Education Minister Chris Hipkins is set to replace the outgoing Jacinda Ardern as the next prime minister of New Zealand after emerging Saturday as the sole candidate to become the country's next leader.
Hipkins, 44, was unanimously chosen by the Labour Party to succeed Ardern as its head, and while he has yet to be officially nominated, that is expected to happen on Sunday. From there, the transfer of power is likely to occur prior to Ardern stepping down on Feb. 7.
"It's a big day for a boy from the Hutt," Hipkins told reporters after his selection, per The Associated Press. "I'm really humbled and really proud to be taking this on. It is the biggest responsibility and the biggest privilege of my life."
Hipkins, who has served as education minister since 2017, was described by The Guardian as "the face and primary implementer of the COVID elimination strategy," and became known for working alongside Ardern to craft New Zealand's globally praised response to the pandemic.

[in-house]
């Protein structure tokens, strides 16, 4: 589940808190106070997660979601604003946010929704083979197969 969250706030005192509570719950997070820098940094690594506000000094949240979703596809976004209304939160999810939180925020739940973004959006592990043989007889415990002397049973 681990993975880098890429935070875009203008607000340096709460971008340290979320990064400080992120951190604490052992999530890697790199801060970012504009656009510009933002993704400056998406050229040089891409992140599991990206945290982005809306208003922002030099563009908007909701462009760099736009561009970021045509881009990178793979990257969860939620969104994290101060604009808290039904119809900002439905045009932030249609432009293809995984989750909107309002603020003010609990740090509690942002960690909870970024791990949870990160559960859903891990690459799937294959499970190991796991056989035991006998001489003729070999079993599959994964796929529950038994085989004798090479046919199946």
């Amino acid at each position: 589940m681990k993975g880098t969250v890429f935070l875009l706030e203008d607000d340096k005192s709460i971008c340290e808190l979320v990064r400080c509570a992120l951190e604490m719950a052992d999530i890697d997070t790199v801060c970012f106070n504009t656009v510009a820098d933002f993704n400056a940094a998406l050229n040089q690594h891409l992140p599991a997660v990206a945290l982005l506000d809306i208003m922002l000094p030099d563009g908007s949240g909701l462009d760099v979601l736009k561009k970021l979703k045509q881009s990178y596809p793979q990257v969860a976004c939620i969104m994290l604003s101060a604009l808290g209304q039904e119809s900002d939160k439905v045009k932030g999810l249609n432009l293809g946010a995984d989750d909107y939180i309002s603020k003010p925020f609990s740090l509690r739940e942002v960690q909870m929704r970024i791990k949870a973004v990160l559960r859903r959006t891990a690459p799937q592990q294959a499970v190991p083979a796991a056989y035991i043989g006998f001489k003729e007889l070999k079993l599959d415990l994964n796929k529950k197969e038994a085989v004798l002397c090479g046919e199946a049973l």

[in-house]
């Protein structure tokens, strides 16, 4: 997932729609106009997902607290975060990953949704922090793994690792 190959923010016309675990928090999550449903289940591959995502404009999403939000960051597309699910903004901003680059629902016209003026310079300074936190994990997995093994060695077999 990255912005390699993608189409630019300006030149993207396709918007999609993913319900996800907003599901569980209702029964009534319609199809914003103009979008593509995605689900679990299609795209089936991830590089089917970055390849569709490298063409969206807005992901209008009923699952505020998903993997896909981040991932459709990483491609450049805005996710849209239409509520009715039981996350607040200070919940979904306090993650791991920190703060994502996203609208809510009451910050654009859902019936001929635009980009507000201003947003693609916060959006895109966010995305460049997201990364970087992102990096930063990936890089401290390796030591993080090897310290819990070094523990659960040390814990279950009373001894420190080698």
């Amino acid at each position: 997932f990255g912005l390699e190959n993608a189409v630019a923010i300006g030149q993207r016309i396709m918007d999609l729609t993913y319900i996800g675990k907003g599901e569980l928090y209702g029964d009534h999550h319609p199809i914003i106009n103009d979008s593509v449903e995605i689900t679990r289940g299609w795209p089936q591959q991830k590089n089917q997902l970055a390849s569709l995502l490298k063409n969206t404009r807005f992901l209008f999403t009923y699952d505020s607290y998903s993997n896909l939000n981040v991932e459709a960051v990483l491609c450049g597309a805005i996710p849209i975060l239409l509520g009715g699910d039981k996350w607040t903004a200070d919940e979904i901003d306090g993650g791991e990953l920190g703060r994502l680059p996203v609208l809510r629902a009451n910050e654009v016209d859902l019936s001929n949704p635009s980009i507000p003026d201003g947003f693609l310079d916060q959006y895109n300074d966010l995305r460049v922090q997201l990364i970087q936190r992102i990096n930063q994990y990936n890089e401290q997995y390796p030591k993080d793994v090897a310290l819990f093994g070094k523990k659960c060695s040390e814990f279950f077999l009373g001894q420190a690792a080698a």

His appointment as prime minister comes after Ardern shocked New Zealand — and the world — by announcing last week that she would be stepping down as prime minister, saying, "I know what this job takes, and I know that I no longer have enough in the tank to do it justice. It is that simple."
While Ardern, who led the Labour Party to a landslide electoral victory in 2020, has enjoyed favorability in New Zealand since coming into office in 2017, her approval ratings had been slipping recently in favor of the conservative National Party. Hipkins may have a similarly tough time galvanizing his party, and will have just eight months as prime minister before contesting a new national election in October.